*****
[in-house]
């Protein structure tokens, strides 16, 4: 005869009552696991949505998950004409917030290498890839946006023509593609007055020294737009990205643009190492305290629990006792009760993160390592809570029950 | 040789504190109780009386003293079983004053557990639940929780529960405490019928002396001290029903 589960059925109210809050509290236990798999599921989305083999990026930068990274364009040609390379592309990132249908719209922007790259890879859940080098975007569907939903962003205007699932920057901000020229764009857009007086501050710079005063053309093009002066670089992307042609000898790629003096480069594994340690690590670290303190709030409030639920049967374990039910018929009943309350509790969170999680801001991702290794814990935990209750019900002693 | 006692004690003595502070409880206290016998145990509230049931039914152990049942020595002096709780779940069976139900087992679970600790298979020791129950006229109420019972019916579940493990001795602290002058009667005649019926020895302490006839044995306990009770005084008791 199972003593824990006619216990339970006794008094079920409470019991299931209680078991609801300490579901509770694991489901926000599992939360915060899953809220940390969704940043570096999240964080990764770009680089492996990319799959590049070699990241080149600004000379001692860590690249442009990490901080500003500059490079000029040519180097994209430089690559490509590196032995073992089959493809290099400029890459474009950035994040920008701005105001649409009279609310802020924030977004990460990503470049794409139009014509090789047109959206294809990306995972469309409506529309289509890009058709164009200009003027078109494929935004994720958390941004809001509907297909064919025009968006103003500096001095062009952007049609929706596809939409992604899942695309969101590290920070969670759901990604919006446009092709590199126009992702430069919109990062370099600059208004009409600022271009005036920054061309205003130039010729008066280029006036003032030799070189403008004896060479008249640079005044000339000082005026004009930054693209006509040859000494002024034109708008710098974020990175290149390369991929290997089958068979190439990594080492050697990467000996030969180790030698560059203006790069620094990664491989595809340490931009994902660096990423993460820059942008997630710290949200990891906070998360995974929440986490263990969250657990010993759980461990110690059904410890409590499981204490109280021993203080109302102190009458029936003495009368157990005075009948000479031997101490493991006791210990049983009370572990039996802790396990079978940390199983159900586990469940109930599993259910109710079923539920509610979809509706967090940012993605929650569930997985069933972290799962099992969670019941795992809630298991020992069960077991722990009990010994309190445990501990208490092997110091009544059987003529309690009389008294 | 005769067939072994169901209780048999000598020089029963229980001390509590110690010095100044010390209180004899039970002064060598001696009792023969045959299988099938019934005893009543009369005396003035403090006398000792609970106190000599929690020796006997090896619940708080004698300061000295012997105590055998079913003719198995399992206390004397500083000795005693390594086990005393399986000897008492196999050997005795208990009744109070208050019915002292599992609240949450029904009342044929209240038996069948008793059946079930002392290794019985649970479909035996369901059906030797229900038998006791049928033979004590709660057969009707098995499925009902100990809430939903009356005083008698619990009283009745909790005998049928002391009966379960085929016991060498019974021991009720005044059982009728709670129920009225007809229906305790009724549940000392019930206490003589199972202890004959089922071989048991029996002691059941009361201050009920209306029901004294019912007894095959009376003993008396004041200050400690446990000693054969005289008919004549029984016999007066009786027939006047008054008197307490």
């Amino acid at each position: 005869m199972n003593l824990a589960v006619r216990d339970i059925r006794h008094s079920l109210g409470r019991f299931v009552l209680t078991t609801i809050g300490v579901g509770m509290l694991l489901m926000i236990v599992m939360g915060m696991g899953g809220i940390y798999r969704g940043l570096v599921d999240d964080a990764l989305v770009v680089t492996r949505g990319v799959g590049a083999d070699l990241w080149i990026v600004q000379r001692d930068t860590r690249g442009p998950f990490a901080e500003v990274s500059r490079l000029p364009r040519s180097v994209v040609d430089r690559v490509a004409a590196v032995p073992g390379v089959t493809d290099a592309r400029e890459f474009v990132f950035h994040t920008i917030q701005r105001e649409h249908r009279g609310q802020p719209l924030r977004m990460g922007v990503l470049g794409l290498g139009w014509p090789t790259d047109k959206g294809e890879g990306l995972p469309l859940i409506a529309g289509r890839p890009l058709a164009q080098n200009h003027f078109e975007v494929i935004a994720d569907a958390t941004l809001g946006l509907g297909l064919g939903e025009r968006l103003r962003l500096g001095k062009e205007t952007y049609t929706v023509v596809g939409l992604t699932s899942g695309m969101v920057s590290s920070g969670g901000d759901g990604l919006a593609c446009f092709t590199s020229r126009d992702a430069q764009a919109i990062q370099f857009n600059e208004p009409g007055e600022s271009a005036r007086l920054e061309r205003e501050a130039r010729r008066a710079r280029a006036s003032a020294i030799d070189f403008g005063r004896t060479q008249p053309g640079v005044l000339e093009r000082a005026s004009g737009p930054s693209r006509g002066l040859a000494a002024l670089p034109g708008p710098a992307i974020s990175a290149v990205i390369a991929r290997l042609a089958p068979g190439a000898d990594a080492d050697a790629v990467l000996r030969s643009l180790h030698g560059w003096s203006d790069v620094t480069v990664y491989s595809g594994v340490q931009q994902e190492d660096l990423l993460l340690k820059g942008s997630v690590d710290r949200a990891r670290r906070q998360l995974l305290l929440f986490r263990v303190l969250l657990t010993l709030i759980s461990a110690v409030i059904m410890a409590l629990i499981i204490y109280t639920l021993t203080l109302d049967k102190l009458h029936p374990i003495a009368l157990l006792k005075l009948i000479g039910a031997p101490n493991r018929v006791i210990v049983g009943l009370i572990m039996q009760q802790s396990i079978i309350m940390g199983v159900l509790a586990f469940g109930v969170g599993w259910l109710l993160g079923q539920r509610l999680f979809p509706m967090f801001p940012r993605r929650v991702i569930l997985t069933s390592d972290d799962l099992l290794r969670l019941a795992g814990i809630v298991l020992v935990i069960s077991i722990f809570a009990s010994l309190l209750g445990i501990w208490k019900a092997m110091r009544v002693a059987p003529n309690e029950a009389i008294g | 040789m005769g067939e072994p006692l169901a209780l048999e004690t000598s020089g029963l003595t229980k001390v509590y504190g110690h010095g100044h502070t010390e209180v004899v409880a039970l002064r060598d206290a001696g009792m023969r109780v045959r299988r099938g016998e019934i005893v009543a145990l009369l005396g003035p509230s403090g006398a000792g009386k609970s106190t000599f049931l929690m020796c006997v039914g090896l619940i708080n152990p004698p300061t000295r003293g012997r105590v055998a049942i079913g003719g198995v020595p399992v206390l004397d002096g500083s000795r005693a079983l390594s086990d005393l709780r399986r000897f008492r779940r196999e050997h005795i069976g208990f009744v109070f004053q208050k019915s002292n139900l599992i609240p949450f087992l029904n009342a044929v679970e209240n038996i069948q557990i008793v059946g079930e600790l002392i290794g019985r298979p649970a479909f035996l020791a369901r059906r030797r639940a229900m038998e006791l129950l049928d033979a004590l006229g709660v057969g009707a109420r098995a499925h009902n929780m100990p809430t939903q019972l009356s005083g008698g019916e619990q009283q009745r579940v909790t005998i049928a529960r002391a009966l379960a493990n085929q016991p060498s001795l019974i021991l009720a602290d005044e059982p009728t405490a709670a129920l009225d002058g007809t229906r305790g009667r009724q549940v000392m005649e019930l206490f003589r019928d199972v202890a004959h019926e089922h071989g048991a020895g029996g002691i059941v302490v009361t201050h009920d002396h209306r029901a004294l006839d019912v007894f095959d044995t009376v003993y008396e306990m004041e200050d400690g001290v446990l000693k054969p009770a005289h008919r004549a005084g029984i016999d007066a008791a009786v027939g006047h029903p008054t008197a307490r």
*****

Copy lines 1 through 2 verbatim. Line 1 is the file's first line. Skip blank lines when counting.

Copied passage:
[in-house]
């Protein structure tokens, strides 16, 4: 005869009552696991949505998950004409917030290498890839946006023509593609007055020294737009990205643009190492305290629990006792009760993160390592809570029950 | 040789504190109780009386003293079983004053557990639940929780529960405490019928002396001290029903 589960059925109210809050509290236990798999599921989305083999990026930068990274364009040609390379592309990132249908719209922007790259890879859940080098975007569907939903962003205007699932920057901000020229764009857009007086501050710079005063053309093009002066670089992307042609000898790629003096480069594994340690690590670290303190709030409030639920049967374990039910018929009943309350509790969170999680801001991702290794814990935990209750019900002693 | 006692004690003595502070409880206290016998145990509230049931039914152990049942020595002096709780779940069976139900087992679970600790298979020791129950006229109420019972019916579940493990001795602290002058009667005649019926020895302490006839044995306990009770005084008791 199972003593824990006619216990339970006794008094079920409470019991299931209680078991609801300490579901509770694991489901926000599992939360915060899953809220940390969704940043570096999240964080990764770009680089492996990319799959590049070699990241080149600004000379001692860590690249442009990490901080500003500059490079000029040519180097994209430089690559490509590196032995073992089959493809290099400029890459474009950035994040920008701005105001649409009279609310802020924030977004990460990503470049794409139009014509090789047109959206294809990306995972469309409506529309289509890009058709164009200009003027078109494929935004994720958390941004809001509907297909064919025009968006103003500096001095062009952007049609929706596809939409992604899942695309969101590290920070969670759901990604919006446009092709590199126009992702430069919109990062370099600059208004009409600022271009005036920054061309205003130039010729008066280029006036003032030799070189403008004896060479008249640079005044000339000082005026004009930054693209006509040859000494002024034109708008710098974020990175290149390369991929290997089958068979190439990594080492050697990467000996030969180790030698560059203006790069620094990664491989595809340490931009994902660096990423993460820059942008997630710290949200990891906070998360995974929440986490263990969250657990010993759980461990110690059904410890409590499981204490109280021993203080109302102190009458029936003495009368157990005075009948000479031997101490493991006791210990049983009370572990039996802790396990079978940390199983159900586990469940109930599993259910109710079923539920509610979809509706967090940012993605929650569930997985069933972290799962099992969670019941795992809630298991020992069960077991722990009990010994309190445990501990208490092997110091009544059987003529309690009389008294 | 005769067939072994169901209780048999000598020089029963229980001390509590110690010095100044010390209180004899039970002064060598001696009792023969045959299988099938019934005893009543009369005396003035403090006398000792609970106190000599929690020796006997090896619940708080004698300061000295012997105590055998079913003719198995399992206390004397500083000795005693390594086990005393399986000897008492196999050997005795208990009744109070208050019915002292599992609240949450029904009342044929209240038996069948008793059946079930002392290794019985649970479909035996369901059906030797229900038998006791049928033979004590709660057969009707098995499925009902100990809430939903009356005083008698619990009283009745909790005998049928002391009966379960085929016991060498019974021991009720005044059982009728709670129920009225007809229906305790009724549940000392019930206490003589199972202890004959089922071989048991029996002691059941009361201050009920209306029901004294019912007894095959009376003993008396004041200050400690446990000693054969005289008919004549029984016999007066009786027939006047008054008197307490």